EU could soon confirm antitrust charges against Apple | Cult of Mac

EU could soon confirm antitrust charges against Apple

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European Commission trustbuster Margrethe Vestager has Siri in her sights.
European Commission trustbuster Margrethe Vestager, center, thinks Apple may be breaking the rules.
Photo: ECR Group/Flickr CC

European Union competition chief Margrethe Vestager is reportedly set to this week issue charges against Apple suggesting that its control of the App Store violates EU rules.

According to the Financial Times, the announcement will be made late this week. This is based on conversations with “several people with direct knowledge of the announcement.”

It follows two years after an initial complaint by Spotify about Apple’s 30% cut of subscriptions. Last June, the EU officially opened a problem into Apple. This related to its role as a gatekeeper in the “distribution of apps and content to users of Apple’s popular devices.” The EU has previously opened a probe into Apple Pay.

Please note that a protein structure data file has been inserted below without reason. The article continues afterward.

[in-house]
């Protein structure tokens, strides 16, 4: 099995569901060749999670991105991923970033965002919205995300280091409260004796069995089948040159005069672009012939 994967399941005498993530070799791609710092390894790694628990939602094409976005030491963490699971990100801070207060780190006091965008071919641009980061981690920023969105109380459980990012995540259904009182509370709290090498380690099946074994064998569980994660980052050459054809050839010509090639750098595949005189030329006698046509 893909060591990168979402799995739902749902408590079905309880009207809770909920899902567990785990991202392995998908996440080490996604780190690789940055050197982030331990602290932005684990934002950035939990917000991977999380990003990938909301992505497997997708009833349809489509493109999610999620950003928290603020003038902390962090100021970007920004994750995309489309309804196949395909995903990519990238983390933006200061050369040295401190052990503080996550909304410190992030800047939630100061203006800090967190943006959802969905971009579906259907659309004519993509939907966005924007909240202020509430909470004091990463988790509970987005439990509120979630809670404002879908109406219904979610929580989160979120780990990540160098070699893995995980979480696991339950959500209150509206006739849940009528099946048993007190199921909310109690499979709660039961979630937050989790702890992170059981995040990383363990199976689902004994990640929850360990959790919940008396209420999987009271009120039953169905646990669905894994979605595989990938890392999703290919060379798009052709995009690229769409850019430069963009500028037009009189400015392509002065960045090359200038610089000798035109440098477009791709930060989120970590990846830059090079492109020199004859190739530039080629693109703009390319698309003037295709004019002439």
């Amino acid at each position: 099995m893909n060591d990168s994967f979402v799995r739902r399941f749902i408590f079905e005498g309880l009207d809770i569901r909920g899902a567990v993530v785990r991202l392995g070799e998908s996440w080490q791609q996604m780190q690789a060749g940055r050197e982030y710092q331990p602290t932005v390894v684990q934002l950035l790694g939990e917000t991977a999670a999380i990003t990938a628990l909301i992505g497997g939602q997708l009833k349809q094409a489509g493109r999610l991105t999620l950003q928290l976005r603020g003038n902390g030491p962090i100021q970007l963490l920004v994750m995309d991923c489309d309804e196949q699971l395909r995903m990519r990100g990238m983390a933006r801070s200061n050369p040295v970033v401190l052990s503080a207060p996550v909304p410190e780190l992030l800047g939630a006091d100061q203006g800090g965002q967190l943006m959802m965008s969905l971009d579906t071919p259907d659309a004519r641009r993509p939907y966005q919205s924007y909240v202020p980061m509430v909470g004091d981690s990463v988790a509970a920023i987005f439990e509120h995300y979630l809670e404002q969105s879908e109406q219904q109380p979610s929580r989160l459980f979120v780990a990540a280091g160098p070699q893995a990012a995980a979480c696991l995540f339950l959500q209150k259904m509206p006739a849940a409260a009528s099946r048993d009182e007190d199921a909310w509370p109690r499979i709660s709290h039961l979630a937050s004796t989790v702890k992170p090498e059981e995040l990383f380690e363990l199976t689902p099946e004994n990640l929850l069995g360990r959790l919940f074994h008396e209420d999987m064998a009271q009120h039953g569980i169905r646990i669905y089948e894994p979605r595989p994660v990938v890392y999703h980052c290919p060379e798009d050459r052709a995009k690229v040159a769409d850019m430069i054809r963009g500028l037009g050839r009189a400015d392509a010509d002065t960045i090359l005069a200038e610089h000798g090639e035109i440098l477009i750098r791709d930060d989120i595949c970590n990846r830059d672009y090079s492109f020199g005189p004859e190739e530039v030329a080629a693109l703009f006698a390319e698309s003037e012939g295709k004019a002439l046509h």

Apple and the EU have battled it out on previous occasions. Most notably, the two have clashed over the amount of tax Apple pays in Europe. The European Union ordered Apple pay a $14.8 billion tax bill in August 2016. In July 2020, Apple won an appeal of this ruling. This came after the European Union’s General Court said Apple had not been given a “selective economic advantage” by virtue of its tax deal in Ireland. The EU is now, itself, appealing that ruling.

Critiquing the App Store

Criticism of Apple’s App Store position isn’t limited to Europe, however. It was also scrutinized during last summer’s Big Tech hearings in the United States. In February, it was reported that antitrust investigators in the Netherlands are coming to the end of a “years-long” investigation into this very issue. The Netherlands may become the first country to rule on it.

Notably, Apple’s control of the App Store — and payments outside of it — is also at the heart of Apple’s battle with Epic Games, makers of Fortnite. Epic started selling Fortnite in-app purchases on iOS, without going through the App Store. This deprived Apple of its financial cut.

Possibly as a way of warding off criticism, Apple last year dropped its commission from 30% down to 15% for the majority of developers. It remains to be seen what, if any, difference this will make to scrutiny of Apple.

What do you think of Apple’s control of the App Store? Is there a way to solve this to the mutual satisfaction of all parties involved? Let us know your thoughts in the comments below.

Source: Financial Times